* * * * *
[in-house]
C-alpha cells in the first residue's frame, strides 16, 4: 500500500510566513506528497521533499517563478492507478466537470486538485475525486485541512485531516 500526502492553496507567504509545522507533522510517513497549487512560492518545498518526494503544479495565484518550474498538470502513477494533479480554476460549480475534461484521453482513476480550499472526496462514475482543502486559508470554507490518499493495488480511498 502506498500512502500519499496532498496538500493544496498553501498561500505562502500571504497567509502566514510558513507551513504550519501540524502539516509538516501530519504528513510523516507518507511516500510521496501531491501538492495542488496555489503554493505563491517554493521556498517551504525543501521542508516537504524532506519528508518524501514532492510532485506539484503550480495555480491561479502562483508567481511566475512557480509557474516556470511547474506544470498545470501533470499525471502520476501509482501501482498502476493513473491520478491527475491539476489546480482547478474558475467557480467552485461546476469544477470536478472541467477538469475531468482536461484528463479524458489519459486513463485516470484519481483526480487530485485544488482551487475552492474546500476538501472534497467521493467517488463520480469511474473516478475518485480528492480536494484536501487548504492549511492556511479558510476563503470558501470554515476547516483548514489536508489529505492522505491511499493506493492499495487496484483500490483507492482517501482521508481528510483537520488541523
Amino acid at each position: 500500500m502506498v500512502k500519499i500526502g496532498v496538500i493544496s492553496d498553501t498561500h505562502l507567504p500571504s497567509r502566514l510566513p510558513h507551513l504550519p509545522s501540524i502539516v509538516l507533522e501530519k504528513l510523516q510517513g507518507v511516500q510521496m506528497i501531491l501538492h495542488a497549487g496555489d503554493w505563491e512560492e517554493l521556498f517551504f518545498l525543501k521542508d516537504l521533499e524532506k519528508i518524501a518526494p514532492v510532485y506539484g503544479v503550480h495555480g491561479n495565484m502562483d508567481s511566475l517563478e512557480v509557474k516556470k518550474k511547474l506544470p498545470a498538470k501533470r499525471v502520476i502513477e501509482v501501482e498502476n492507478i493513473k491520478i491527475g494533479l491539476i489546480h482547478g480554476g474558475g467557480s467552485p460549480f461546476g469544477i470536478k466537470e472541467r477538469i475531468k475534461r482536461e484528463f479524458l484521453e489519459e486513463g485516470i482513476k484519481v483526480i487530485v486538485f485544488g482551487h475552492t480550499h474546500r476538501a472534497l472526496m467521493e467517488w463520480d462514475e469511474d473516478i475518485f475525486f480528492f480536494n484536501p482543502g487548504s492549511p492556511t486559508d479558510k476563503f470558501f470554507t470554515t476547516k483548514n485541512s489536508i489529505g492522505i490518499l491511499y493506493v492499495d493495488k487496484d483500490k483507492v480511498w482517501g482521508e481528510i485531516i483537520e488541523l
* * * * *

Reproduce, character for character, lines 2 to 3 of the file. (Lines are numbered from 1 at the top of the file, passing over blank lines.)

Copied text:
C-alpha cells in the first residue's frame, strides 16, 4: 500500500510566513506528497521533499517563478492507478466537470486538485475525486485541512485531516 500526502492553496507567504509545522507533522510517513497549487512560492518545498518526494503544479495565484518550474498538470502513477494533479480554476460549480475534461484521453482513476480550499472526496462514475482543502486559508470554507490518499493495488480511498 502506498500512502500519499496532498496538500493544496498553501498561500505562502500571504497567509502566514510558513507551513504550519501540524502539516509538516501530519504528513510523516507518507511516500510521496501531491501538492495542488496555489503554493505563491517554493521556498517551504525543501521542508516537504524532506519528508518524501514532492510532485506539484503550480495555480491561479502562483508567481511566475512557480509557474516556470511547474506544470498545470501533470499525471502520476501509482501501482498502476493513473491520478491527475491539476489546480482547478474558475467557480467552485461546476469544477470536478472541467477538469475531468482536461484528463479524458489519459486513463485516470484519481483526480487530485485544488482551487475552492474546500476538501472534497467521493467517488463520480469511474473516478475518485480528492480536494484536501487548504492549511492556511479558510476563503470558501470554515476547516483548514489536508489529505492522505491511499493506493492499495487496484483500490483507492482517501482521508481528510483537520488541523
Amino acid at each position: 500500500m502506498v500512502k500519499i500526502g496532498v496538500i493544496s492553496d498553501t498561500h505562502l507567504p500571504s497567509r502566514l510566513p510558513h507551513l504550519p509545522s501540524i502539516v509538516l507533522e501530519k504528513l510523516q510517513g507518507v511516500q510521496m506528497i501531491l501538492h495542488a497549487g496555489d503554493w505563491e512560492e517554493l521556498f517551504f518545498l525543501k521542508d516537504l521533499e524532506k519528508i518524501a518526494p514532492v510532485y506539484g503544479v503550480h495555480g491561479n495565484m502562483d508567481s511566475l517563478e512557480v509557474k516556470k518550474k511547474l506544470p498545470a498538470k501533470r499525471v502520476i502513477e501509482v501501482e498502476n492507478i493513473k491520478i491527475g494533479l491539476i489546480h482547478g480554476g474558475g467557480s467552485p460549480f461546476g469544477i470536478k466537470e472541467r477538469i475531468k475534461r482536461e484528463f479524458l484521453e489519459e486513463g485516470i482513476k484519481v483526480i487530485v486538485f485544488g482551487h475552492t480550499h474546500r476538501a472534497l472526496m467521493e467517488w463520480d462514475e469511474d473516478i475518485f475525486f480528492f480536494n484536501p482543502g487548504s492549511p492556511t486559508d479558510k476563503f470558501f470554507t470554515t476547516k483548514n485541512s489536508i489529505g492522505i490518499l491511499y493506493v492499495d493495488k487496484d483500490k483507492v480511498w482517501g482521508e481528510i485531516i483537520e488541523l